From education to employment

Supporting an older – and Bolder – workforce

It has been widely reported that we are facing a chronic skills shortage in the UK. The Government has suggested that based on current employer plans we will need to fill 13.5 million job vacancies in the next ten years, but only seven million young people will leave school and college in that time. We have to address the gap left by the younger generation by providing opportunities to unlock the talent in older and more experienced workers – a sector that is currently heavily undervalued.

Several studies over recent years have shown older workers to be more productive and reliable than their younger counterparts1; this comes as no surprise considering their length of experience. However, employers do still favour new graduates over older workers entering at the same level, and, once out of work, the older generation faces a much tougher task in finding opportunities to get back into full-time employment. This might also be the case for return to work mums, ex-military personnel, or people who have taken time out due to injury or to care for loved ones.  

Research from Barclays has revealed that nearly half of UK 50-somethings who have taken time off would like to re-enter the workplace, but 33% feel that their age is holding them back. We strongly believe that age or social circumstance shouldn’t be barriers or deciding factors in finding a viable route to employment; reskilling can be achieved at any age. That’s why Barclays launched the Bolder Apprenticeship programme in September last year, demonstrating our commitment to creating career opportunities at any age.

The Barclays Bolder Apprenticeship programme is designed for candidates over the age of 24, including graduates, with no cap on age limit.  For those who have been unemployed for more than 12 months or part-time employed for less than 14 hours per week, this can be the perfect opportunity to get back into the workplace.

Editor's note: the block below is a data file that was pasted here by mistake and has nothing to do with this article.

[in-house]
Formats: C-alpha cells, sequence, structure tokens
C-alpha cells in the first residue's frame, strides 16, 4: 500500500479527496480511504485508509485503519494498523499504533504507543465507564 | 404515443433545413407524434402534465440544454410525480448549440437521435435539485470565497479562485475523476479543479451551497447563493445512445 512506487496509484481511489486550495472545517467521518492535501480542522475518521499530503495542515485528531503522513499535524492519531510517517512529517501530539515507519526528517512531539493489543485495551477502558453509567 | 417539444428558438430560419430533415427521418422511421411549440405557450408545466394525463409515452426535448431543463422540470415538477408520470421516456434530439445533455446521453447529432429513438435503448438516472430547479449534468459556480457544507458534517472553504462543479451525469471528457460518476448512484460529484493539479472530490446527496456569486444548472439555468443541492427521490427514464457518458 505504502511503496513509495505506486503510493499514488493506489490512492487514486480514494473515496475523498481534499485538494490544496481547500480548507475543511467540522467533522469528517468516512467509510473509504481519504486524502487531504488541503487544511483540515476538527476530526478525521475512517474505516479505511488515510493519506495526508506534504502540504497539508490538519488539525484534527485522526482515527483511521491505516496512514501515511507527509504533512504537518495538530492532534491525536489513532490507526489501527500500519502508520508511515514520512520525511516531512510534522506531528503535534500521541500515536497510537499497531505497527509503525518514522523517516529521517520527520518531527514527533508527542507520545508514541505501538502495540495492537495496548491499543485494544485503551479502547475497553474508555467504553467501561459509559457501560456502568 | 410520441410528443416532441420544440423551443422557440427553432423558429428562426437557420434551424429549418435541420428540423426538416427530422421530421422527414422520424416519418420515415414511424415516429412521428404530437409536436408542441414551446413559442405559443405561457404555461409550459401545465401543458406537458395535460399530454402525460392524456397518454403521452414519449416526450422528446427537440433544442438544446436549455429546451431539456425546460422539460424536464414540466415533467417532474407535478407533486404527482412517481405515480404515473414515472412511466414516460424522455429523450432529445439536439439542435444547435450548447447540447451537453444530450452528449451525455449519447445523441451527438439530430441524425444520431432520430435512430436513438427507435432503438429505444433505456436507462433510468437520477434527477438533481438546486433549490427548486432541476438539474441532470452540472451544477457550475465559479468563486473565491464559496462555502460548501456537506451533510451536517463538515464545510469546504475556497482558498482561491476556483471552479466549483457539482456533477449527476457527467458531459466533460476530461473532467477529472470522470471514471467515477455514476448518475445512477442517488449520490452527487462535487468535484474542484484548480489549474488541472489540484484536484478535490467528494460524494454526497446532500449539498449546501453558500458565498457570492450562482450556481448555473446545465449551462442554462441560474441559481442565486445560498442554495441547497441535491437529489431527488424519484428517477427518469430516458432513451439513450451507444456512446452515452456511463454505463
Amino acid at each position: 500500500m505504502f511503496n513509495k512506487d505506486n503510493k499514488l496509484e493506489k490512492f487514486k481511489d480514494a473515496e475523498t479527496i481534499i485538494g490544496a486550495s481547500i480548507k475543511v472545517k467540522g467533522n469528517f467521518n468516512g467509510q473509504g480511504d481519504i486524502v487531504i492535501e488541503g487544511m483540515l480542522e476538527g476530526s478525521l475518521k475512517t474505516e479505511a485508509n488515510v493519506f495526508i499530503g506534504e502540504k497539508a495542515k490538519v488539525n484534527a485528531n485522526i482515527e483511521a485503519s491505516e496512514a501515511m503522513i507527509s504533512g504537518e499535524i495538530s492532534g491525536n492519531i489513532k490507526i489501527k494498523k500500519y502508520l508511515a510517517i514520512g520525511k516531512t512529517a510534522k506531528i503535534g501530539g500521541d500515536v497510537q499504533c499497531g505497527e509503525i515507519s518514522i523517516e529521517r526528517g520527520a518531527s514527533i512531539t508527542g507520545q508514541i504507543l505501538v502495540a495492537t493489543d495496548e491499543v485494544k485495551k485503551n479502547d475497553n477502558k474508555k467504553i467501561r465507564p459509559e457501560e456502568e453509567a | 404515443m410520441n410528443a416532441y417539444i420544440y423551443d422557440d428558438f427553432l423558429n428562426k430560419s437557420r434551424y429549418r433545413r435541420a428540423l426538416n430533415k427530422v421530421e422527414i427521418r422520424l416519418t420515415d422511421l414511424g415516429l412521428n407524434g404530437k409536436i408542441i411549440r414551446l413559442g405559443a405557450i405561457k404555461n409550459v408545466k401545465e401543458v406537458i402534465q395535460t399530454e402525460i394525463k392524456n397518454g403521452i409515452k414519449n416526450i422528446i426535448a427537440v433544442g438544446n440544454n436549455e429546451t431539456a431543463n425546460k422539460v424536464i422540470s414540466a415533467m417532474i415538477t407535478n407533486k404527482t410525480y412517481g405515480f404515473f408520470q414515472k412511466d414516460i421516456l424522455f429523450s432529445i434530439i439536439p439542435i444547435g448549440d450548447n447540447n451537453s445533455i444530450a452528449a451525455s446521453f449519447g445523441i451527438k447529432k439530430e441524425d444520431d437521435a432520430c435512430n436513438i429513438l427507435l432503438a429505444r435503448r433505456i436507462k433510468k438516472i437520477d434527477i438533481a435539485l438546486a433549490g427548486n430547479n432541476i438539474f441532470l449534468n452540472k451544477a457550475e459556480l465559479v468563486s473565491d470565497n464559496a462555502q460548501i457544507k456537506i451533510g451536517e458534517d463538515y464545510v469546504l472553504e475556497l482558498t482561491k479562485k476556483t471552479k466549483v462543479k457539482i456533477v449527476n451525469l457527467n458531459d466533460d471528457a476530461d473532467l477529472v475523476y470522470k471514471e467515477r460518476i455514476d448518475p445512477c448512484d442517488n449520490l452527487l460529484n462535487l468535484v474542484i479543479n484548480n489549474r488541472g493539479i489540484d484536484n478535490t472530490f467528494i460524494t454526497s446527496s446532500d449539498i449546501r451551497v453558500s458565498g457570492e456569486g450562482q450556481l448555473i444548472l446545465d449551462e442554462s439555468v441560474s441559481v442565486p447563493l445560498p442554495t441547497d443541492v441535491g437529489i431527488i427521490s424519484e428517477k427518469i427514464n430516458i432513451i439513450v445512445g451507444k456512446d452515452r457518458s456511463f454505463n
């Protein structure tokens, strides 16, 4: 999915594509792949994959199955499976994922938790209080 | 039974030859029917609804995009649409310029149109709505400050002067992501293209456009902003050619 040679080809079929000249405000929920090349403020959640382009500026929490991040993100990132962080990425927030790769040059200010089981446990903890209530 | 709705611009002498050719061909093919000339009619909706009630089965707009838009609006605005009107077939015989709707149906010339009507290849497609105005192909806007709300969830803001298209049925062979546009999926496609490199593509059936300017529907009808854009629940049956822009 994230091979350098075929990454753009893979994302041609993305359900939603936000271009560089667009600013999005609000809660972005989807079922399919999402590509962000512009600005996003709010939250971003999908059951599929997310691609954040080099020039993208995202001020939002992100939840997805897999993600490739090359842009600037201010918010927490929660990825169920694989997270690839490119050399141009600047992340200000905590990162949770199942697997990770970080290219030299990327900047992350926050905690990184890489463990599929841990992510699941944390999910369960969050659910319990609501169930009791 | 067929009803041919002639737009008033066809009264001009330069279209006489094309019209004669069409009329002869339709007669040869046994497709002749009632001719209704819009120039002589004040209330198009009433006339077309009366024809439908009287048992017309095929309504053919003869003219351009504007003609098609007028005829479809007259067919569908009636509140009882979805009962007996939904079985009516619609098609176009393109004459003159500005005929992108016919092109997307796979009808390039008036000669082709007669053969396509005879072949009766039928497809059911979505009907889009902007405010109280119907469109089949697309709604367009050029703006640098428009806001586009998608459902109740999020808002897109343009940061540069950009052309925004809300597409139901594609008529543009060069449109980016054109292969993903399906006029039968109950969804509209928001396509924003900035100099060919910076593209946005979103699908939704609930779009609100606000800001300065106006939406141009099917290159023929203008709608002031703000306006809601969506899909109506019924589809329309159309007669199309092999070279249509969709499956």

The apprenticeship can also help those with little or no experience become ready for the world of work, and is designed to build confidence, experience and skills. It is not just an interim assignment; we offer a permanent role and career pathway across a wide range of sectors, from banking and finance to HR and technology.

This month sees the first cohort of Bolder apprentices graduate, and talking to any one of them shows how important getting their career back on track was to them. For example, Bev Hitchmough was a full-time single parent for 12 years before she joined the Bolder Apprenticeship scheme, after her partner passed away. Like most people who have been out of work for that long, Bev was anxious that she would struggle to find a fulfilling job, but was eager to start a career and challenge herself. Since joining the Bolder scheme she has found a new lease of life and a newly found sense of purpose; she loves knowing that she has a career with longevity that allows her to learn new skills and develop as a person along the way.

It’s time for employers to take action to ensure that there is always a way into work, no matter how old you are, and recognise the unique benefits that an older workforce brings. At Barclays, we’re having ongoing conversations with other businesses to increase collaboration, regardless of sector or industry, to address how we can maximise the valuable contribution older workers make. There really are benefits to hiring a more experienced workforce: their dedication and loyalty; strong worth ethic and communication skills; maturity and ability to act as excellent mentors and role models.

Employers should encourage this untapped older talent back into the labour market. We need to be more effective at attracting them, as well as more flexible with adapting their work schedule to fit their lifestyle and potential caring responsibilities. More than anything, we need to raise awareness amongst the older generation that they are still wanted, still relevant, still hireable and that there are employers out there ready to accommodate their needs.

1) For example, research by Berlin’s Max Planck Institute for Human Development

Mike Thompson, Head of Apprenticeships at Barclays

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